To think that only a few short months ago, brave, committed, creative young activists like Tim DeChristopher were unusual! As a ’60s activist myself, scarred from battles won and lost long ago, as a mother of two middle-aged men and grandmother of two prescient young children, I hail these beautiful, brave, loving, dedicated young men and women who are occupying their humanity for us all. We have been waiting for you all our lives. Now that you have graced us with your presence, we can move forward into the space you have opened. May the circle be unbroken; may the circle expand to include us all; may the circle vibrate into the cosmos. Thanks to alternet.org.
A CODEPINK activist shares the story of how she and seven others were arrested last week while trying to bring their anti-war message to the Secretary of Defense.
Me? A 22-year-old mild-mannered peace activist, assaulted the Secretary of Defense? I had simply tried to tell him how I felt about the wars. On the morning of October 13th about 25 activists who are occupying Washington DC, as part of the nationwide occupations, went on a field trip to Congress. We wanted to attend the House Armed Services Committee hearing where Leon Panetta, the Secretary of Defense, and Martin Dempsy, Chairman of the Joint Chiefs of Staff, were testifying about “lessons learned by the Department of Defense over the preceding decade” and “how those lessons might be applied in the future in light of anticipated reductions in defense spending.” After all, these hearings are open to the public. And shouldn’t we have a say in where our money is being spent?
As a peace activist with the group CODEPINK for the past 10 months, I have done my fair share of sending letters and emails and delivering petitions to our government representatives, asking them to stop pouring trillions of our taxpayer dollars into the endless cycle of death, destruction and reconstruction halfway across the world. There are so many critical things that we could spend that money on here in America, such as education, healthcare, helping the homeless, the elderly, the disabled, the veterans.
The activists who I have been camping out with in Freedom Plaza since October 6th share the same sentiments. That morning about 25 of us, sporting social justice slogans on pins, hats and shirts, got to the hearing several hours early so we could be first on line to get in. It didn’t take long for the Capitol Police to appear. They began to congregate around us, and several of them were already holding the flexi-cuffs they use now in lieu of traditional handcuffs (they’re recyclable, so I learned).
A Congressional staffer came out into the hallway and barked at us: no demonstrating, no protesting, no outbursts, no signs. Not even before the Chairman of the Committee hits the gavel, marking the start of the hearing. We were surprised that we couldn’t even hold up our signs before the hearing began, as we are usually able to do. “So you’re taking away what little shred we have of free speech in these pubic hearings?” asked Medea Benjamin, a CODEPINK cofounder who has been to many a hearing. “I thought this was a democracy!” The staffer ignored her and walked away.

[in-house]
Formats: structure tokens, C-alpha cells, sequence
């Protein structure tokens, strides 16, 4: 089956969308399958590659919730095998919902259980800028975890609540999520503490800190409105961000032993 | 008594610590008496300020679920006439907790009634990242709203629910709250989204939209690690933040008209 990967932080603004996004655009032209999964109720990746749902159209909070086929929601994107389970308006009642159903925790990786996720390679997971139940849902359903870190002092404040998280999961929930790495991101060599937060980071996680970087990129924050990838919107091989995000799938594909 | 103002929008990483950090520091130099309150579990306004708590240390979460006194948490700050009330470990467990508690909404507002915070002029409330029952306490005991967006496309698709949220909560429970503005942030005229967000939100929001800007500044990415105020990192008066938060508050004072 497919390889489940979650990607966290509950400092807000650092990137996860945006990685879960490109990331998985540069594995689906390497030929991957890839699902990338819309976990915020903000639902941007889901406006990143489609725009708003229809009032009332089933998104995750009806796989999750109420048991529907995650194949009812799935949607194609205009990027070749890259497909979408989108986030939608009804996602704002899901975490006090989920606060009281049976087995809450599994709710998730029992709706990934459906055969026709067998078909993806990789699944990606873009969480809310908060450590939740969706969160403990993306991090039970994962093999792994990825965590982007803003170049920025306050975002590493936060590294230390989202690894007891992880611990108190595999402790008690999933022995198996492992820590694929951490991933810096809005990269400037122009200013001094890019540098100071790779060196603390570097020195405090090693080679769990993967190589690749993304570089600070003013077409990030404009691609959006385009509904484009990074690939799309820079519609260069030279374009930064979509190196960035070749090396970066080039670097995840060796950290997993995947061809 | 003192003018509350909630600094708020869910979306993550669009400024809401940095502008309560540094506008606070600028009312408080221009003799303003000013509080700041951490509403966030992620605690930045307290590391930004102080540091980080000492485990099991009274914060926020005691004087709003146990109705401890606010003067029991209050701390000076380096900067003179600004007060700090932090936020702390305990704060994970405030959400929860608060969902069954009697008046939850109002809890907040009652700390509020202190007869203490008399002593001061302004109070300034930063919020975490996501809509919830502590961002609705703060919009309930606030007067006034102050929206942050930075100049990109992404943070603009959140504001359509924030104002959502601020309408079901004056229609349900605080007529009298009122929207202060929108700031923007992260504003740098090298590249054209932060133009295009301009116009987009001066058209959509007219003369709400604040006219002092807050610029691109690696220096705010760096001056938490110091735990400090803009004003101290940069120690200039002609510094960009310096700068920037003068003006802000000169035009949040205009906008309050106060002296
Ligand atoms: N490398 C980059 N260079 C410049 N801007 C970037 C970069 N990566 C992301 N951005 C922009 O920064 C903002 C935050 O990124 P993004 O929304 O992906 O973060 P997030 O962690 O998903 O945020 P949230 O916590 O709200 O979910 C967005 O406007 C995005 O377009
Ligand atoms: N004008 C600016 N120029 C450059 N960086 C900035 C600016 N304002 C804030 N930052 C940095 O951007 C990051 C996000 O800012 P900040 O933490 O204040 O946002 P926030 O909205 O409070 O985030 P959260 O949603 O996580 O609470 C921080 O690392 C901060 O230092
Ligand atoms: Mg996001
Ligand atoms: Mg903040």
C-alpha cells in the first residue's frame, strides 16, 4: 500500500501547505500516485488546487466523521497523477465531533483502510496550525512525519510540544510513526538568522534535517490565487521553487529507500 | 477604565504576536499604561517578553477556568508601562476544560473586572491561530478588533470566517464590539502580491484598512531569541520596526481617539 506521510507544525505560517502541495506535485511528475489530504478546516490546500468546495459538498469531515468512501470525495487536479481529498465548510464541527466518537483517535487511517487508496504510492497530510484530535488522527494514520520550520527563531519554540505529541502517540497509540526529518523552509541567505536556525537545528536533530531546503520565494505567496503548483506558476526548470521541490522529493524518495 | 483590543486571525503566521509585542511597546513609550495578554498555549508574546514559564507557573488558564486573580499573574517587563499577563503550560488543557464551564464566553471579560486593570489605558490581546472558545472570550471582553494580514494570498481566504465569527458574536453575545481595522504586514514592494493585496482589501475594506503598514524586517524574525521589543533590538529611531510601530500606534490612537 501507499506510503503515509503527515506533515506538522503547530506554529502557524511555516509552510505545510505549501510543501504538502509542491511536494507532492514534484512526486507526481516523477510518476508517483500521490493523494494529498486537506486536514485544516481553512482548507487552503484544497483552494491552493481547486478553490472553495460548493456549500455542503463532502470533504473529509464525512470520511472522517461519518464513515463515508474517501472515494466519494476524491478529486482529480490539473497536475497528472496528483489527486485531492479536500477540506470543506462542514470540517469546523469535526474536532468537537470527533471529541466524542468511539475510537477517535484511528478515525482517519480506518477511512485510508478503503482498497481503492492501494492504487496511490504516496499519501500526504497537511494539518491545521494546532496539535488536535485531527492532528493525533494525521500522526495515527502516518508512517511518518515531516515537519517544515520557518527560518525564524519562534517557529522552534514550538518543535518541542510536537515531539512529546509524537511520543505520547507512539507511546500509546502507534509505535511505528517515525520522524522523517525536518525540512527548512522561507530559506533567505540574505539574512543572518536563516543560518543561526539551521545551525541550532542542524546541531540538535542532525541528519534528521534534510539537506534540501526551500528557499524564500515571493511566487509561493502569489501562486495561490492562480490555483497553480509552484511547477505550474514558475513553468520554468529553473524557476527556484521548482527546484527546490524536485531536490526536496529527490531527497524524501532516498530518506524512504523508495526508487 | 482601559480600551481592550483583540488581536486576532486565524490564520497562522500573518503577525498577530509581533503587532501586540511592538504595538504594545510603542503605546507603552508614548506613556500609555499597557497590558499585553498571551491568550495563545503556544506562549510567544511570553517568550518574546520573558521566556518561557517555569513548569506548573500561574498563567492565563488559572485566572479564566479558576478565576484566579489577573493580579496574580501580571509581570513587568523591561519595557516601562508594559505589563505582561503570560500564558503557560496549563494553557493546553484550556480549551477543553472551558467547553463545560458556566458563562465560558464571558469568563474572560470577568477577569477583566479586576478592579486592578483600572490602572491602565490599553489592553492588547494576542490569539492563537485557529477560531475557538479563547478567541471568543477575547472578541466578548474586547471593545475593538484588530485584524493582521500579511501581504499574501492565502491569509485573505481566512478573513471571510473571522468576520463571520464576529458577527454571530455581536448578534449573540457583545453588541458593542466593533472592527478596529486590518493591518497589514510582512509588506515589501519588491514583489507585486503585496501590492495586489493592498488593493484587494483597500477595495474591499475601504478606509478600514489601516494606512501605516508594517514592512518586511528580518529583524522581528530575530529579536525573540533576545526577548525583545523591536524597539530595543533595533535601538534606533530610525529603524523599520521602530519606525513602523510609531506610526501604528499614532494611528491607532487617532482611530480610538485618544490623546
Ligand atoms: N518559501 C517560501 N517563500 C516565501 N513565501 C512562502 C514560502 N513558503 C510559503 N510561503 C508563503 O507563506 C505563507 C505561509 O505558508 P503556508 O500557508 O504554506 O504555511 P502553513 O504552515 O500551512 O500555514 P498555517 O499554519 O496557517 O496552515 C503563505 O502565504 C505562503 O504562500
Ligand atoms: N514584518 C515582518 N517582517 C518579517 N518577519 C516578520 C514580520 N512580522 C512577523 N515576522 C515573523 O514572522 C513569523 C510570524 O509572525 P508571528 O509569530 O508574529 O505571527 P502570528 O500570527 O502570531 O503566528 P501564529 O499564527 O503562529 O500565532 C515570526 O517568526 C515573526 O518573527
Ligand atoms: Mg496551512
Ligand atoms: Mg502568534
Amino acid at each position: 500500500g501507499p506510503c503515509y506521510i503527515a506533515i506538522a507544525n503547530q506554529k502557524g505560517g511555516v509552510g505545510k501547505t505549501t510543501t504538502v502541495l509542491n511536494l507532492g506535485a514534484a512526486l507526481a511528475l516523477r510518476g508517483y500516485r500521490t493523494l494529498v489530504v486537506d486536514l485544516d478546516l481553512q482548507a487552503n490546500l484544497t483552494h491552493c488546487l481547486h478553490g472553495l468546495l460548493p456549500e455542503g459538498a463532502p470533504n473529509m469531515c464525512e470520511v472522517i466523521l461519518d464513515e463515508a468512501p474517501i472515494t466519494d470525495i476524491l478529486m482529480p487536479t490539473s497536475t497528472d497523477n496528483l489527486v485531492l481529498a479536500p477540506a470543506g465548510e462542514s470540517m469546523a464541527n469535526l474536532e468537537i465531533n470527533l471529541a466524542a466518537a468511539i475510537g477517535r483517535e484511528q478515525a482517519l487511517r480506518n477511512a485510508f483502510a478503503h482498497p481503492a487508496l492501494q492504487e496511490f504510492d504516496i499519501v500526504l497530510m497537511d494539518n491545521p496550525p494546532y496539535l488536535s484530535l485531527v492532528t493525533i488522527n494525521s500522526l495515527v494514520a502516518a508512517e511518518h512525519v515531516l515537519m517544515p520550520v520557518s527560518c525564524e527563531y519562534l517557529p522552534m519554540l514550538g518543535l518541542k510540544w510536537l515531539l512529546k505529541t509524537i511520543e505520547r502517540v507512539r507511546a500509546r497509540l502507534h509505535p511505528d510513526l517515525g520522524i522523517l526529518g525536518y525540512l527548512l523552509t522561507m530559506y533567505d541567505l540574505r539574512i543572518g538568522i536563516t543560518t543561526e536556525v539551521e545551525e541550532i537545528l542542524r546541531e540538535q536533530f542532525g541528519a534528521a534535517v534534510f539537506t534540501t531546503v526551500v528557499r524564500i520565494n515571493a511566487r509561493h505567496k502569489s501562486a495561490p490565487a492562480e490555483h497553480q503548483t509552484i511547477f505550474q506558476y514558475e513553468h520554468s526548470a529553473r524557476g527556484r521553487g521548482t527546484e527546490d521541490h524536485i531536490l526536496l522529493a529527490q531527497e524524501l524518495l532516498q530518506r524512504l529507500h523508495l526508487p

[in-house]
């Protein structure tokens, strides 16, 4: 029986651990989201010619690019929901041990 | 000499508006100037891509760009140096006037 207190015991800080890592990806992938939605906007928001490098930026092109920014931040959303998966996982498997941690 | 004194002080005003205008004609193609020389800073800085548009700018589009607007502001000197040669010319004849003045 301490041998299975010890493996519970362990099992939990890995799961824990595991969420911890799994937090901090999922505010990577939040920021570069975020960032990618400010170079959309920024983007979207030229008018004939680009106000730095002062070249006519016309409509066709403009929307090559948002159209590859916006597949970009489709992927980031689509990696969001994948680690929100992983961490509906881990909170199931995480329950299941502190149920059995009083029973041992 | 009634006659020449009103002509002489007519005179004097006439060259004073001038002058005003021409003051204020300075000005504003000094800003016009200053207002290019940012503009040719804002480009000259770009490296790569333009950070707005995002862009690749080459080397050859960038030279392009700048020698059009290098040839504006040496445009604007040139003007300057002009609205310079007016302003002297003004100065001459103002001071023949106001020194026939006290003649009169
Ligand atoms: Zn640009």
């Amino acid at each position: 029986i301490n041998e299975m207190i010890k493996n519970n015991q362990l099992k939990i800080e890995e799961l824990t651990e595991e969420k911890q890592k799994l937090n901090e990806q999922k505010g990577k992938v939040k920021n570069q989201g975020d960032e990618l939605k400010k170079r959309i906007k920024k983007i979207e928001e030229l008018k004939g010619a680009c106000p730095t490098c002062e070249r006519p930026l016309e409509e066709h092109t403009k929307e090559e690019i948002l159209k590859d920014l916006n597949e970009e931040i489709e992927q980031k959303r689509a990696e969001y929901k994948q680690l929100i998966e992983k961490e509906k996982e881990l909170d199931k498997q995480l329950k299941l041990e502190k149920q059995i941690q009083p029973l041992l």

We were even more upset when we learned that the room was already stacked with seats reserved for staffers, and that only 15 members of the public would be allowed in. So much for a “public hearing.”
Soon they started letting people into the hearing room — but only 5 at a time, and the police escorted us in under a careful eye as if we were unruly children. They told us any form of demonstrating would result in immediate ejection from the hearing and possible arrest. One man asked, “You mean even if I do this?” and held both his arms up, making peace signs with his fingers. Absolutely, the police responded. We laughed at the absurdity.
A few minutes after all the Congresspeople had slowly made their way to their seats, Panetta and Dempsey entered the room flanked by several staffers. Media cameras crowded around them at the witness table as they sat down, about 15 feet away from me.
Quickly I sprung up out of my seat, pulling out my homemade sign that read: FUND MY EDUCATION, NOT YOUR WARS. I had been in Congressional hearings many times, and I had never come so close to risking arrest, but I was determined to get my message out. “Secretary Panetta, when are we going to stop funding war and start rebuilding America? We have been at war for almost half my life and guys my age have PTSD. My generation deserves better!” I continued to shout as Capitol Hill police dragged me out the door.